Capital Markets Theory You Can Use

I’ll be the first to admit that financial capital markets theory can be dry as dust and that mostly you should just live your best life in blissful disregard for almost all of it. Today, however, indulge me in discussing a capital markets rule that can help you avoid fraud, seek better investments, and make you a more successful entrepreneur.

Powerpoint slides like this one are so stupid

A recurring and guiding principle of my financial writing is that most people could benefit a bit from “thinking like a banker,” and this is one of those ways to do that.

Here’s the finance theory: The yield, or financial return, available to you as an investor is equivalent to the cost of capital of the company offering that investment opportunity.

Huh? I know, I know. What does that even mean?

It means that if you earn 0.5 interest on your savings account at the bank, or if you get a municipal bond paying a 2 percent yield, that’s how much the bank and the municipality have to pay to use your money. That’s their cost of capital. Banks and muni bonds are pretty straightforward examples of the theory.

The theory also means that if you end up earning 8 percent per year by owning a public stock for thirty years – from a combination of dividends and price appreciation – that public company has effectively endured an 8 percent cost of capital per year throughout that time. This point is a bit more abstract, since the company might have only paid out, let’s say, 2 percent in cash dividends on the shares. But in aggregate the idea is still true, and here’s why. If the original owners of the shares, or the company itself, had never sold stock in the first place, all of that 8 percent annual investment return would be captured by the company or its original owners, not the outside stock holders. Since it wasn’t retained, that’s their cost for having sold shares thirty years ago. If you make a lot of money owning stocks, it was pretty costly for the founders who originally sold

Can I interest you in an above-market rate CD?

Of the many applications for this important theory, avoiding fraud is the first to come to mind. Let’s say you’re a Texan of some means in June 2005, looking for a nice high-yielding, but safe, place to park your cash, during that low-interest rate environment. A friendly salesperson offers you a bank CD with Allen Stanford’s Stanford International Bank, with a 7.45 percent 12-month certificate, compared to the average US bank CD at the time of 2.8 percent. Great deal, no?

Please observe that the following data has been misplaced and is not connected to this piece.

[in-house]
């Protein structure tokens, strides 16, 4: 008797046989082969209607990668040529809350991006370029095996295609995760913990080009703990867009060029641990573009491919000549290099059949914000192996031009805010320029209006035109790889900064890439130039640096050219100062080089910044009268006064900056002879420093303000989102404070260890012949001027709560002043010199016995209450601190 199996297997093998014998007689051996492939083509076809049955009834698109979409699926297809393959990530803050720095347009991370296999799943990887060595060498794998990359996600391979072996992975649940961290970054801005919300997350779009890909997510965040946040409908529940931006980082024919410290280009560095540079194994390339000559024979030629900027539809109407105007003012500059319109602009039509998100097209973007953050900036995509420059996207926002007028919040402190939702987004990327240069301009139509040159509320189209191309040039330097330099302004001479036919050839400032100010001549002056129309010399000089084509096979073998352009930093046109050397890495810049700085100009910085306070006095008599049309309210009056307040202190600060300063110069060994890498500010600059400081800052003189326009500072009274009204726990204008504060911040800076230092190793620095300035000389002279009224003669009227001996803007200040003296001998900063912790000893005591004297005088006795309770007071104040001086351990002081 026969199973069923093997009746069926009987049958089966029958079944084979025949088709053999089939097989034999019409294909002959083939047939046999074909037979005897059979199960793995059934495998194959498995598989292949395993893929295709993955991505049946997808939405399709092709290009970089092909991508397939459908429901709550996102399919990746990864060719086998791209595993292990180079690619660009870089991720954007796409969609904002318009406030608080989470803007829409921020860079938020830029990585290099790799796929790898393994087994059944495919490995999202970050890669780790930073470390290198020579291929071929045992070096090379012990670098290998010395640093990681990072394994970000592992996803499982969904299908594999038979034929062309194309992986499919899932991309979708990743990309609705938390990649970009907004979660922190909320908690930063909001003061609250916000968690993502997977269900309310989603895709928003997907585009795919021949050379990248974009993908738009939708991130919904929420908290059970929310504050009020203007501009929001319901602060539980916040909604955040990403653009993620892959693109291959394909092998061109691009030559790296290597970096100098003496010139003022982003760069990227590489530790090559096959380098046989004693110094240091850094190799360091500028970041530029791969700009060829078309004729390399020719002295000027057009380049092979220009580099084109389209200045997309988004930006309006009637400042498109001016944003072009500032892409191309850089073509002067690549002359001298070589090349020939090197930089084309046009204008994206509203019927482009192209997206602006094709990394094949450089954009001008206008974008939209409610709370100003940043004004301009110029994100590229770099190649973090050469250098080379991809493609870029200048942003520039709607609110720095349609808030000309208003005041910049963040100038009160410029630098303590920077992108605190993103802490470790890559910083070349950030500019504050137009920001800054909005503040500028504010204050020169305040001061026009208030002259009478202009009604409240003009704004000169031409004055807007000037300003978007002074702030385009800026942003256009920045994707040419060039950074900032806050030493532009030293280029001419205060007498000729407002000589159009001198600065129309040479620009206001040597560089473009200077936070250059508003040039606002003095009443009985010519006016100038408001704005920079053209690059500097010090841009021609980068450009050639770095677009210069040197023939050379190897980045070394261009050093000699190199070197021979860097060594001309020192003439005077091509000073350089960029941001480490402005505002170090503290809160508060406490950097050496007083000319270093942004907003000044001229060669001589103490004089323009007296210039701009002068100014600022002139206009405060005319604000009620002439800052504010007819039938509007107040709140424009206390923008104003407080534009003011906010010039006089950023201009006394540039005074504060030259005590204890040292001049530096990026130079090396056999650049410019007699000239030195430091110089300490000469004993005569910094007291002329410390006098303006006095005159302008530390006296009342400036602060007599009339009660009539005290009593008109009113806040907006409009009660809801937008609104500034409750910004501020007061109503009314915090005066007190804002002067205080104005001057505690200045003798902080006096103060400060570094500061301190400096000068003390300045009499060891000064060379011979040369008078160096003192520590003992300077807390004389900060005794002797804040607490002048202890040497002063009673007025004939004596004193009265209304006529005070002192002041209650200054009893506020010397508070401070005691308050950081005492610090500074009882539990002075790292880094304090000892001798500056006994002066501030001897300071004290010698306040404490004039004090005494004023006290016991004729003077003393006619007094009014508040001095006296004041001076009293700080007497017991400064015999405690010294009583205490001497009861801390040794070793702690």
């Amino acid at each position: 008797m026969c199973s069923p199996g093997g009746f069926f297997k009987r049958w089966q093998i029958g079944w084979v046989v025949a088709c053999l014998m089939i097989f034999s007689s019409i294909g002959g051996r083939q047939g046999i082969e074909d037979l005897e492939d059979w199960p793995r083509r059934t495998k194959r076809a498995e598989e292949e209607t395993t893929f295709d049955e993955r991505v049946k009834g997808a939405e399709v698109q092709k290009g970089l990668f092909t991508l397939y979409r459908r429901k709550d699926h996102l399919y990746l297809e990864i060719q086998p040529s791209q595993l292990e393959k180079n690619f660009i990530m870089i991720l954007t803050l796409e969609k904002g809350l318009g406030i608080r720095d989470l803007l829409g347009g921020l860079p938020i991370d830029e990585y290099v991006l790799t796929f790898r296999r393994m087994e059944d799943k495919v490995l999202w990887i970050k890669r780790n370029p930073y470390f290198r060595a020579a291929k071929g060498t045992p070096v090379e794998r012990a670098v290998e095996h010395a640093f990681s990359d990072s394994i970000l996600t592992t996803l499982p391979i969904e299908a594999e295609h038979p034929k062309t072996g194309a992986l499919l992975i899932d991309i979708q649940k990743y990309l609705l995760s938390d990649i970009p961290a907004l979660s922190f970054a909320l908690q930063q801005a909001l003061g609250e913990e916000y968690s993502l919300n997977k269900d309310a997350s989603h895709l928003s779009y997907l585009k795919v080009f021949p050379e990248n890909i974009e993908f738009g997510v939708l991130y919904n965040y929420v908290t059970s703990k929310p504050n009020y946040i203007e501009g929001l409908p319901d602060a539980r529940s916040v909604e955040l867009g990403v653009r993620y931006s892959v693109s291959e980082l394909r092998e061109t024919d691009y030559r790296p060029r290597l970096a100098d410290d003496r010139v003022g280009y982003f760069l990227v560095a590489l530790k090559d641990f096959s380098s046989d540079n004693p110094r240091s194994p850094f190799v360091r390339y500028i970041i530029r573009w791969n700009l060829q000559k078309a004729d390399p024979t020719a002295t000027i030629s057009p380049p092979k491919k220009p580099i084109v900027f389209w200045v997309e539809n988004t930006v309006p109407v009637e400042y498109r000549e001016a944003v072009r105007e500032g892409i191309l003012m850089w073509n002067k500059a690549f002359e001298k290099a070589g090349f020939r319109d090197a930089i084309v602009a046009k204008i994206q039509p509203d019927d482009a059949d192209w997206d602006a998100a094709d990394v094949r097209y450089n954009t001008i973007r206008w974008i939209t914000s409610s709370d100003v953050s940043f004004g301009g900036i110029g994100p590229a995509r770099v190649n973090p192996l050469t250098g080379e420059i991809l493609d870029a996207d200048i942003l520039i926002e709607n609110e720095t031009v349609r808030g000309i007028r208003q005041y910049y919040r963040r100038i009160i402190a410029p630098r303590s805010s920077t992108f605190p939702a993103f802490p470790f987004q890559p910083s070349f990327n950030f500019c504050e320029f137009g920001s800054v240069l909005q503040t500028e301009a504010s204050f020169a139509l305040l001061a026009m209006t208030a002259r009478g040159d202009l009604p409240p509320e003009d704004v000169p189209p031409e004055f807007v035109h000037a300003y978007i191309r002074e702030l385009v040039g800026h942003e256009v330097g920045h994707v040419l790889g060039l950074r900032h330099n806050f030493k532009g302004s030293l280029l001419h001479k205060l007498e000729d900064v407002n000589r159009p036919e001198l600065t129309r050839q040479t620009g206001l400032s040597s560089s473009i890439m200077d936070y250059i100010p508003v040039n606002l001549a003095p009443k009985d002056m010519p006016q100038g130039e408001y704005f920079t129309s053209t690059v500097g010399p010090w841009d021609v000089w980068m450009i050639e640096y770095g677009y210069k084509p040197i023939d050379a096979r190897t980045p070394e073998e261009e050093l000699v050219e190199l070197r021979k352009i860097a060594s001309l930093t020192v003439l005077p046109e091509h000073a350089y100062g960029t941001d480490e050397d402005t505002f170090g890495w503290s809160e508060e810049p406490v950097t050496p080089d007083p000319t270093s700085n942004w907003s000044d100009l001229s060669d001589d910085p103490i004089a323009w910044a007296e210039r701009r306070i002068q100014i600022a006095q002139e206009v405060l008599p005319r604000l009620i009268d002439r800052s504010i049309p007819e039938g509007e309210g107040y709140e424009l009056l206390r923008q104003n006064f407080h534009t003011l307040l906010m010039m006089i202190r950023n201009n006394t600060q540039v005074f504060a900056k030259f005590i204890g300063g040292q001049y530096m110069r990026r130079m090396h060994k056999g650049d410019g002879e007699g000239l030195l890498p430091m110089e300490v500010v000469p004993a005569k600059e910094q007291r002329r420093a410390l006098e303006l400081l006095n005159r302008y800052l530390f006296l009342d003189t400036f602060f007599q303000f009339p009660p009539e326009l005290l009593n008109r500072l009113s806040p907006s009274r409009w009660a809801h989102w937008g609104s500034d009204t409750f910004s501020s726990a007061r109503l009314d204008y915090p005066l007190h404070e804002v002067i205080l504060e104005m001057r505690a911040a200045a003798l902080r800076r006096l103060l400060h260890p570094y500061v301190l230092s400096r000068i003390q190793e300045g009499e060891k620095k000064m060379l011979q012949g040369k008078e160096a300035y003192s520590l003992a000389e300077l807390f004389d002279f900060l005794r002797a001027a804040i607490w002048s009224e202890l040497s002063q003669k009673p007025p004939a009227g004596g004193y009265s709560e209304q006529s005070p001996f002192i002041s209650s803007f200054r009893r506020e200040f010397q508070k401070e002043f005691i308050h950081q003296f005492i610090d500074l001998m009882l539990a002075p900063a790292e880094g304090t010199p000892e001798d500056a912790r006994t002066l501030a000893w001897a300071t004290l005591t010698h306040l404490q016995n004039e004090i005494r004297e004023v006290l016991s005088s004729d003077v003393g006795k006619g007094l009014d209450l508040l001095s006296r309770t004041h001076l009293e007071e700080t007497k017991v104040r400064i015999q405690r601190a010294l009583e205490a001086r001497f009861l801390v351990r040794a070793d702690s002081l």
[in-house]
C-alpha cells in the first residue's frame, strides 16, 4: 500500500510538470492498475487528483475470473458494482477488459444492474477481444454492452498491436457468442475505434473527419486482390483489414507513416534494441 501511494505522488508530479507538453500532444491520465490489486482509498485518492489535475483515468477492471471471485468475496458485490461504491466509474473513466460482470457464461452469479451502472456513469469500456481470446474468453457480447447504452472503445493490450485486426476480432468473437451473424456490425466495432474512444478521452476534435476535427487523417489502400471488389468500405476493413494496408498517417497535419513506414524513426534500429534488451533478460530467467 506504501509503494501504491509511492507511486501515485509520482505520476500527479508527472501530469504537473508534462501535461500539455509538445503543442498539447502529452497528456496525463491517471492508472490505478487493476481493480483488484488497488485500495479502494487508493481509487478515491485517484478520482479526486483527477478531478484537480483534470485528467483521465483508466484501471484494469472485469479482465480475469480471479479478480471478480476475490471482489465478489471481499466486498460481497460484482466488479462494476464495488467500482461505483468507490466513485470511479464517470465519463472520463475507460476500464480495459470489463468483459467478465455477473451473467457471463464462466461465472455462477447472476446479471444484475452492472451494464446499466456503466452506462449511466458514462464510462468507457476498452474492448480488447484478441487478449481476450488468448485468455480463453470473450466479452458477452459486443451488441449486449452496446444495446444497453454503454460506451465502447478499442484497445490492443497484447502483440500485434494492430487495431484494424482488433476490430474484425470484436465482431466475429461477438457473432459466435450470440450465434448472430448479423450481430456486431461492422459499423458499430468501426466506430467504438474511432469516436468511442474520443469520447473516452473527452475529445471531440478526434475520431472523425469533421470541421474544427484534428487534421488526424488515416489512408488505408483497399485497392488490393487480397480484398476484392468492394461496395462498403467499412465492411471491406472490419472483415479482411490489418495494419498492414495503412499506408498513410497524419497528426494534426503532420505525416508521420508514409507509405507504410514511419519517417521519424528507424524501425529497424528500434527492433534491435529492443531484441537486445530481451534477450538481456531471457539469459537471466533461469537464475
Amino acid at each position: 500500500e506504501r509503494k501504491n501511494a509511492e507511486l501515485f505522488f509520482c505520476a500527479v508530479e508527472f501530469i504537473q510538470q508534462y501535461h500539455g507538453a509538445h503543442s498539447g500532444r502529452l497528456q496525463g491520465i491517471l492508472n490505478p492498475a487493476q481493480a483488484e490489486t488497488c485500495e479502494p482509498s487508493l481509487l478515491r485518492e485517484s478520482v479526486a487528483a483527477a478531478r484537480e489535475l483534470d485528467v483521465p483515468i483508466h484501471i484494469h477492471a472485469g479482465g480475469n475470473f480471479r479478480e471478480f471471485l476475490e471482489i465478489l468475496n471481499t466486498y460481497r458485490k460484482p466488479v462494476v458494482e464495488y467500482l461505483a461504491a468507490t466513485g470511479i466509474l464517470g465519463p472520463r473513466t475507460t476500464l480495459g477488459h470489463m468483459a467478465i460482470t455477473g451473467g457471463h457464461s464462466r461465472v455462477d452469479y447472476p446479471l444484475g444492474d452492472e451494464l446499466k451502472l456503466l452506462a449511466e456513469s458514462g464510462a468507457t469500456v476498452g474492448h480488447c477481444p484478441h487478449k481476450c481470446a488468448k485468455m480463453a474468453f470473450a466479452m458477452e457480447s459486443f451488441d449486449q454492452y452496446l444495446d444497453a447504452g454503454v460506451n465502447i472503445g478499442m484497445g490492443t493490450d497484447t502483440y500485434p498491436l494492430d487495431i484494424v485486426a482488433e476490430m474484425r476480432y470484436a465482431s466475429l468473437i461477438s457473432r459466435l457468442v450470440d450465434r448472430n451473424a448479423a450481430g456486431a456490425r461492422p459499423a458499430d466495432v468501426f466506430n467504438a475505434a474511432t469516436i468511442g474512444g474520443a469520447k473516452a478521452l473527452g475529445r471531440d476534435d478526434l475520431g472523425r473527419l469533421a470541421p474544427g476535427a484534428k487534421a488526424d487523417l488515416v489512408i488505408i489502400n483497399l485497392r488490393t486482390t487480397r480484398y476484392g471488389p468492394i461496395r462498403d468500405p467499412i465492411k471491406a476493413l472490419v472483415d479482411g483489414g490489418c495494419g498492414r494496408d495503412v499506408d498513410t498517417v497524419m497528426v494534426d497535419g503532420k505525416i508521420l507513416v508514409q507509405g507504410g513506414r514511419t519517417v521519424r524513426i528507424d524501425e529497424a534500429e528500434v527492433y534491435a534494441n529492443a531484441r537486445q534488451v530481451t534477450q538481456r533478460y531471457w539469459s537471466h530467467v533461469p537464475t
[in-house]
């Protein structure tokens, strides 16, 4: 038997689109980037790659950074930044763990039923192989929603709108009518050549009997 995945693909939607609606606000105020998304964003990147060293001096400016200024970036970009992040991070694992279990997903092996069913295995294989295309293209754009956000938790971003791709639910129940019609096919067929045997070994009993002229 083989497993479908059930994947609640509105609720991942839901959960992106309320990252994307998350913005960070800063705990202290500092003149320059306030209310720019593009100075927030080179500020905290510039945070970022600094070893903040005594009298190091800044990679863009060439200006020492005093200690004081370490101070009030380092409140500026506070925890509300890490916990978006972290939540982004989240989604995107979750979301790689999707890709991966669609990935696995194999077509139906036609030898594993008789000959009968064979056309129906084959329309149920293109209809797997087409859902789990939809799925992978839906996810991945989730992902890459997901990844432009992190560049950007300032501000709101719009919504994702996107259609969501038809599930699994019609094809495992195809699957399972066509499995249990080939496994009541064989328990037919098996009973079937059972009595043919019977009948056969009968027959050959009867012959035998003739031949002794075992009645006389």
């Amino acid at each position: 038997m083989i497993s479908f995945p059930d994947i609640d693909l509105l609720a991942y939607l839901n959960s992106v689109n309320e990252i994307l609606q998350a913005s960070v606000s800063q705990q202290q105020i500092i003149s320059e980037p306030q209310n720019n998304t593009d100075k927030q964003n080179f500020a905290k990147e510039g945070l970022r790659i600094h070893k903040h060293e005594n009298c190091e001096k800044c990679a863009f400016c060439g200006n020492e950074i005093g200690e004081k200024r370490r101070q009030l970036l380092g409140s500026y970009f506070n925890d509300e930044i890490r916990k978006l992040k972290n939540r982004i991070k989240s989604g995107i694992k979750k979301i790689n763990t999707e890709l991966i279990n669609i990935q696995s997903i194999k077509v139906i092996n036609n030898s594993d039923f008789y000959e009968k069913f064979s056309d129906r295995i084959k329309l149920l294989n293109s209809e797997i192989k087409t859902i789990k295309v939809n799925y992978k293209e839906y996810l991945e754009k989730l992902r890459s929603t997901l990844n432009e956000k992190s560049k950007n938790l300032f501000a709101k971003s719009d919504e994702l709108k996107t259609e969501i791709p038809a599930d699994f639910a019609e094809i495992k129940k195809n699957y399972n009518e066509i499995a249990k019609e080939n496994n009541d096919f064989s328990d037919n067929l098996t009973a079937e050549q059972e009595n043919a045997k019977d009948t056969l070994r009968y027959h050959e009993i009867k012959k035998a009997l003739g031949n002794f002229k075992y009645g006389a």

Stanford’s company claimed access to unusually attractive investment opportunities. But a key thought for Stanford CD investors should have been this: Why would Stanford’s company incur such a high cost of capital? As an investment rule, if the investment opportunity seems to offer far more than would be available elsewhere, your fraud-detection spidey-sense should make you ask: Why does that company need to pay so much to use my money?

On the more legitimate side of investing, the theory can be quite useful for skeptically evaluating risky things like high yield bonds or initial public offerings (IPOs). Let’s say back in 2011-2012 you were tempted to buy Greek bonds at a highly distressed 15 percent (or more) yield. That’s an amazing-seeming yield for government bonds, and such a nice place, too. They have beautiful islands! The yogurt’s incredible. What could go wrong?

A skeptical thing to remember is that the Greek government itself, if it had the cash, could purchase those bonds themselves in the open market and lock in a 15 percent return on capital through retiring their own debt. Obviously, for that whole time period, it didn’t have the cash, at all. Which is a worrisome thing if you’re contemplating owning their debt. Private bank lenders to Greece ended up taking a greater than 50 percent “haircut” on the value of their loans in 2012.

This cost of capital theory also generally makes me skeptical of IPOs, even of excellent or “hot” seeming companies. Here’s the thought process. If the current private holders of companies believe that the company they own offers a good return on capital in the future, they generally don’t look to sell shares.

snapchat_ghostDid you figure in March 2017 that you’d make a 15 percent annual return buying the IPO for Snapchat (SNAP Inc)? Well, the skeptical thought is that the pre-IPO owners – who know infinitely more about the company than you do – wouldn’t typically give up a 15 percent annual return if that seemed likely. When founders sign up to sell their company through an IPO, I generally interpret them as saying the following: “The best days of growth for this company are probably behind us. I’d prefer to get my money out while the getting is still good. I can make more money elsewhere.”

Now, I know that founders’ decisions are more complex than that – having to do with personal liquidity, pressure from private equity owners, and maybe a strategic need to scale up a business. But still, a factor in their decision is whether they can make a high return in the future, or whether they don’t mind some other damned fool taking that risk from here on out.

Finally, I think understanding the “investor’s return = company’s cost of capital” idea can make you a better startup entrepreneur. If you’re an entrepreneur and you truly believe in your company’s product even though it’s still in an early-stage of development, why (OH WHY?!) would you be in a rush to sell part of your business to angel investors? I know you need the money now. But if you succeed wildly in the future then the cost of that capital will be nearly infinite. If you believe in your company’s prospects, selling a piece of it is an outrageously expensive way to raise money. More founders should fight with tooth and claw to never sell equity in their company, and certainly not at an early stage.

Please see related posts:


Twitter IPO

Facebook IPO



Post read (245) times.